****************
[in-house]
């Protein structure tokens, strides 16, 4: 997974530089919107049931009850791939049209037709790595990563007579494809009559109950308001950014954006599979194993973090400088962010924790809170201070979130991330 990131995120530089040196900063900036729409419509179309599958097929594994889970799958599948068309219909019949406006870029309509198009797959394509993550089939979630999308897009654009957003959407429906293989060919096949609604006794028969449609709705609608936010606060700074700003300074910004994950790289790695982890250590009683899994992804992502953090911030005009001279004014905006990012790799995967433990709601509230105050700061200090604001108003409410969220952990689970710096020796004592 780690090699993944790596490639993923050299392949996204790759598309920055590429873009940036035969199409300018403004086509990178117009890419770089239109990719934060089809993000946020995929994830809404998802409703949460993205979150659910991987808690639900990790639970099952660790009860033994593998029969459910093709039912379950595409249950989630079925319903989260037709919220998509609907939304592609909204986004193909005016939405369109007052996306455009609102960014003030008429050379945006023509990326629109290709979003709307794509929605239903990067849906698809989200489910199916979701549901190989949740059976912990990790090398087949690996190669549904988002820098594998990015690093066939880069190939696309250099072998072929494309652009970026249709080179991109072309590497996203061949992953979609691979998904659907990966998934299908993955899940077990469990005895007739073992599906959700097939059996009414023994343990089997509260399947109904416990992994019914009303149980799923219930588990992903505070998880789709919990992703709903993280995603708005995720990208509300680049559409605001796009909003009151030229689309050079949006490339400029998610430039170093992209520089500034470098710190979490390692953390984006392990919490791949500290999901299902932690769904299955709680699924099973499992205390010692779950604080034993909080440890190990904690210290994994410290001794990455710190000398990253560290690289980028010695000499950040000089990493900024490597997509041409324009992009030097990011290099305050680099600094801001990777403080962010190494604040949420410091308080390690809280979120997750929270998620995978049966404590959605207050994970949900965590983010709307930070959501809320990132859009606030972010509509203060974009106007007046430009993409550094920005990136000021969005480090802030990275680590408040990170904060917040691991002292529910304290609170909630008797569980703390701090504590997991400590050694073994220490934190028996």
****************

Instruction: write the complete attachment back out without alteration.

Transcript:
[in-house]
């Protein structure tokens, strides 16, 4: 997974530089919107049931009850791939049209037709790595990563007579494809009559109950308001950014954006599979194993973090400088962010924790809170201070979130991330 990131995120530089040196900063900036729409419509179309599958097929594994889970799958599948068309219909019949406006870029309509198009797959394509993550089939979630999308897009654009957003959407429906293989060919096949609604006794028969449609709705609608936010606060700074700003300074910004994950790289790695982890250590009683899994992804992502953090911030005009001279004014905006990012790799995967433990709601509230105050700061200090604001108003409410969220952990689970710096020796004592 780690090699993944790596490639993923050299392949996204790759598309920055590429873009940036035969199409300018403004086509990178117009890419770089239109990719934060089809993000946020995929994830809404998802409703949460993205979150659910991987808690639900990790639970099952660790009860033994593998029969459910093709039912379950595409249950989630079925319903989260037709919220998509609907939304592609909204986004193909005016939405369109007052996306455009609102960014003030008429050379945006023509990326629109290709979003709307794509929605239903990067849906698809989200489910199916979701549901190989949740059976912990990790090398087949690996190669549904988002820098594998990015690093066939880069190939696309250099072998072929494309652009970026249709080179991109072309590497996203061949992953979609691979998904659907990966998934299908993955899940077990469990005895007739073992599906959700097939059996009414023994343990089997509260399947109904416990992994019914009303149980799923219930588990992903505070998880789709919990992703709903993280995603708005995720990208509300680049559409605001796009909003009151030229689309050079949006490339400029998610430039170093992209520089500034470098710190979490390692953390984006392990919490791949500290999901299902932690769904299955709680699924099973499992205390010692779950604080034993909080440890190990904690210290994994410290001794990455710190000398990253560290690289980028010695000499950040000089990493900024490597997509041409324009992009030097990011290099305050680099600094801001990777403080962010190494604040949420410091308080390690809280979120997750929270998620995978049966404590959605207050994970949900965590983010709307930070959501809320990132859009606030972010509509203060974009106007007046430009993409550094920005990136000021969005480090802030990275680590408040990170904060917040691991002292529910304290609170909630008797569980703390701090504590997991400590050694073994220490934190028996």